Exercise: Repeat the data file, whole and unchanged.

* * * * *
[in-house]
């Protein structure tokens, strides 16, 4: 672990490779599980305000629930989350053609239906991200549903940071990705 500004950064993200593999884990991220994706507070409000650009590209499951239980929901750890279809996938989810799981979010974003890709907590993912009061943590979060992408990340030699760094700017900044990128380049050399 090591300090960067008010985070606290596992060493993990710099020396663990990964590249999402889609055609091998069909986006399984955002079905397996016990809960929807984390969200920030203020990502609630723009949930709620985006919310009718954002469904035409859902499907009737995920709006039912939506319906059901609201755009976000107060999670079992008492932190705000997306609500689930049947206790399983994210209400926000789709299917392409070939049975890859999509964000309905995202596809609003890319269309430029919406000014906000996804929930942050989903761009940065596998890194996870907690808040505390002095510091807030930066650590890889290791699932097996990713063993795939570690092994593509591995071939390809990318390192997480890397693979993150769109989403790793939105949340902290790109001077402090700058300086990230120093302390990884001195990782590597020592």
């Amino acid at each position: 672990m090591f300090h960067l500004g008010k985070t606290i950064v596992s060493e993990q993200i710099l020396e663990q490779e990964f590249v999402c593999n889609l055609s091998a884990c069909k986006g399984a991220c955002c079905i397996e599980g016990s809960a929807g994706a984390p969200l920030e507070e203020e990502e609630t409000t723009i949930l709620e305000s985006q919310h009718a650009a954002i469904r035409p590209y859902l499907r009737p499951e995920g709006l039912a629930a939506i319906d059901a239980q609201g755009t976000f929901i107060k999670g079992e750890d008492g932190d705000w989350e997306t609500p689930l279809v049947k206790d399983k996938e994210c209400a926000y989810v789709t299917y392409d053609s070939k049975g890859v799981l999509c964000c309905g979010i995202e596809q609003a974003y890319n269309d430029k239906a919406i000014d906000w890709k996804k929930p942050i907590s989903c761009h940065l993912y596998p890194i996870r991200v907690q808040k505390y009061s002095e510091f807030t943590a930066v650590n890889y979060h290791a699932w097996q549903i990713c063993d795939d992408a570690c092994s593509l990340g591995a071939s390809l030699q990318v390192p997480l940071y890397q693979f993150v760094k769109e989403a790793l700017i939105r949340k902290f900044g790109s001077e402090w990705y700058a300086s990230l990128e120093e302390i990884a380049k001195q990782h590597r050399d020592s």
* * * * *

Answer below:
[in-house]
């Protein structure tokens, strides 16, 4: 672990490779599980305000629930989350053609239906991200549903940071990705 500004950064993200593999884990991220994706507070409000650009590209499951239980929901750890279809996938989810799981979010974003890709907590993912009061943590979060992408990340030699760094700017900044990128380049050399 090591300090960067008010985070606290596992060493993990710099020396663990990964590249999402889609055609091998069909986006399984955002079905397996016990809960929807984390969200920030203020990502609630723009949930709620985006919310009718954002469904035409859902499907009737995920709006039912939506319906059901609201755009976000107060999670079992008492932190705000997306609500689930049947206790399983994210209400926000789709299917392409070939049975890859999509964000309905995202596809609003890319269309430029919406000014906000996804929930942050989903761009940065596998890194996870907690808040505390002095510091807030930066650590890889290791699932097996990713063993795939570690092994593509591995071939390809990318390192997480890397693979993150769109989403790793939105949340902290790109001077402090700058300086990230120093302390990884001195990782590597020592």
């Amino acid at each position: 672990m090591f300090h960067l500004g008010k985070t606290i950064v596992s060493e993990q993200i710099l020396e663990q490779e990964f590249v999402c593999n889609l055609s091998a884990c069909k986006g399984a991220c955002c079905i397996e599980g016990s809960a929807g994706a984390p969200l920030e507070e203020e990502e609630t409000t723009i949930l709620e305000s985006q919310h009718a650009a954002i469904r035409p590209y859902l499907r009737p499951e995920g709006l039912a629930a939506i319906d059901a239980q609201g755009t976000f929901i107060k999670g079992e750890d008492g932190d705000w989350e997306t609500p689930l279809v049947k206790d399983k996938e994210c209400a926000y989810v789709t299917y392409d053609s070939k049975g890859v799981l999509c964000c309905g979010i995202e596809q609003a974003y890319n269309d430029k239906a919406i000014d906000w890709k996804k929930p942050i907590s989903c761009h940065l993912y596998p890194i996870r991200v907690q808040k505390y009061s002095e510091f807030t943590a930066v650590n890889y979060h290791a699932w097996q549903i990713c063993d795939d992408a570690c092994s593509l990340g591995a071939s390809l030699q990318v390192p997480l940071y890397q693979f993150v760094k769109e989403a790793l700017i939105r949340k902290f900044g790109s001077e402090w990705y700058a300086s990230l990128e120093e302390i990884a380049k001195q990782h590597r050399d020592s």